DSC_3889A tall shallow garden without a place to step back is like having a seat at a movie that is too close to the screen.  That movie experience makes it impossible to focus, and make sense of any visual information. Up close to a field of sunflowers is the same visual experience as up close to a row of them.  There is no sense of the depth of the garden, unless there is an alternate way to view them.  These gardens have plenty of space to step back, and take it all in. The plantings are graduated in height.  For some, a grass walkway is all it takes to bring the garden up close.  For others, a walkway is a better solution.  A garden walkway makes it possible to enjoy a garden after a rain without risking soaking wet shoes.  Its easier to push a wheelbarrow or cart on a hard surface. For those that like to walk the garden in the evening, a path can help light the way.

DSC_3886This all around the garden walkway is a long one. A gravel path was an obvious choice.  A stone walkway of this width and length would be overpowering visually, especially given that it is set close and parallel to a large stone terrace. A decomposed granite path is simple to install.  We dug out 6″ of soil, and installed in its place 4″ of crushed limestone, and a 2″ top dressing of decomposed granite.  This was a very long and fairly wide walk.  We have 2 clients who like to cruise the garden, together. Four feet wide is a comfortable width for 2 people who are friendly with one another to walk side by side. So 40 yards of soil went to the compost pile at our landscape yard.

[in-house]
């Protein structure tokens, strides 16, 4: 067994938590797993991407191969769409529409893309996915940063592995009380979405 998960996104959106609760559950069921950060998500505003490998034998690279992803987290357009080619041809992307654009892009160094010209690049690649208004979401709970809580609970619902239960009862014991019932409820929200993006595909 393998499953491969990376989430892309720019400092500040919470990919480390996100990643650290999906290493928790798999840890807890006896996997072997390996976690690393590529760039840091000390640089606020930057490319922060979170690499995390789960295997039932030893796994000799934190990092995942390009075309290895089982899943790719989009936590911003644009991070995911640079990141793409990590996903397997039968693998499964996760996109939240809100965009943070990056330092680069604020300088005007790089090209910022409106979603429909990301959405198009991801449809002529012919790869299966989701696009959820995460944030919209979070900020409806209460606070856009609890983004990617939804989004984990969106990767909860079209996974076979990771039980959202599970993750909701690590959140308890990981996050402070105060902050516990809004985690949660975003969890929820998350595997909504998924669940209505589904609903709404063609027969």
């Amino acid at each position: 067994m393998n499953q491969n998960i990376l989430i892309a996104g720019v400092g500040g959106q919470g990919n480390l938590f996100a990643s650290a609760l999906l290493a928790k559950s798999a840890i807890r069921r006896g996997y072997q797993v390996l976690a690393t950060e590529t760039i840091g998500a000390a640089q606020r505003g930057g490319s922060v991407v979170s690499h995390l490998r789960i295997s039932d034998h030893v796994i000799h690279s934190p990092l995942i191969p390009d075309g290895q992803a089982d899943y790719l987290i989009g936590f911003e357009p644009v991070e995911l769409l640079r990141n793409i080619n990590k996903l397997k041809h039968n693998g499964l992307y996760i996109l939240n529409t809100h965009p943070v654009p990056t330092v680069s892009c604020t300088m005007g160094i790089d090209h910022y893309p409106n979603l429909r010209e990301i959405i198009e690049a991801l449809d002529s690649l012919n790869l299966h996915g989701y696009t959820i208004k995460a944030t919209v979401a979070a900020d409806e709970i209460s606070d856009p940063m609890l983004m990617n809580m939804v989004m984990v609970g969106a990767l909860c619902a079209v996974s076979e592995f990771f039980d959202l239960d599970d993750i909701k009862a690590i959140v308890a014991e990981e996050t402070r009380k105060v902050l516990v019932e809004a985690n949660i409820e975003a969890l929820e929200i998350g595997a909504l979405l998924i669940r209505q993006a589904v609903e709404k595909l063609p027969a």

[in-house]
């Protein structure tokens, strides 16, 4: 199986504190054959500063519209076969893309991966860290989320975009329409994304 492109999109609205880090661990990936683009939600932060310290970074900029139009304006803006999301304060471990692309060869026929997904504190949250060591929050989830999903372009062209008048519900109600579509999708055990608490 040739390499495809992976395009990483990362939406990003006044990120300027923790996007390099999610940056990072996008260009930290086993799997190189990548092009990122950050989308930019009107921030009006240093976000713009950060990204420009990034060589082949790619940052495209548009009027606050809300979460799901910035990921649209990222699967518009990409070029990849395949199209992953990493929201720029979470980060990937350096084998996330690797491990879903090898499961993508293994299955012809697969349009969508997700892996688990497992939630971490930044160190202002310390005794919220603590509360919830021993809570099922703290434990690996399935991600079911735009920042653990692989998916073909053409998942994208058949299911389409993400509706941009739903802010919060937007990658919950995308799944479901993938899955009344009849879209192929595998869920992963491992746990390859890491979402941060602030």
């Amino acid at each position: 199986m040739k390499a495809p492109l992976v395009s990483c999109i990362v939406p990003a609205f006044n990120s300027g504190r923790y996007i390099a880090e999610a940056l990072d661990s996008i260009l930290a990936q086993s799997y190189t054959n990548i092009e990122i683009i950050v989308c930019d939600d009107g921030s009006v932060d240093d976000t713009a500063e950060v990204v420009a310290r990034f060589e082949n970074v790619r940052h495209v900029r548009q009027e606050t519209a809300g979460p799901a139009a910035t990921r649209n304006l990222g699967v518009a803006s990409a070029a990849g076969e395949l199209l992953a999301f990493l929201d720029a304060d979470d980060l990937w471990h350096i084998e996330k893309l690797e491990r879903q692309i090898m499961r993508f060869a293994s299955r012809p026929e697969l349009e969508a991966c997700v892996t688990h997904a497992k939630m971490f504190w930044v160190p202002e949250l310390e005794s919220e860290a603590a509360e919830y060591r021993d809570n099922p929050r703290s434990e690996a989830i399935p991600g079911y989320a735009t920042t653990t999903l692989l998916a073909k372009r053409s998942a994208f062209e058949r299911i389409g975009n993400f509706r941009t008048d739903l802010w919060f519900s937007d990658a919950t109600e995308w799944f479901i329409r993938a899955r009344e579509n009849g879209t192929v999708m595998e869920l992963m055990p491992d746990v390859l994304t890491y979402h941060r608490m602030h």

August 27 2014 (6)This property is notorious for retaining water. Before the landscape construction began, we did install a fairly extensive drainage system. Forty yards of gravel in place of forty yards of soil can’t hurt the drainage effort.  Decomposed granite is composed of granite chips, 3/8 of a inch and smaller in size.  The very small pieces are known as fines, and have the appearance of sand.  Once the gravel has been compacted, rain will wash the fines down, and help to interlock the larger pieces.  This water permeable walk is quote hard, once it has a little age. It would be easy to ride a bike here. It is a lot of work to haul stone and soil, but there is little in the way of materials.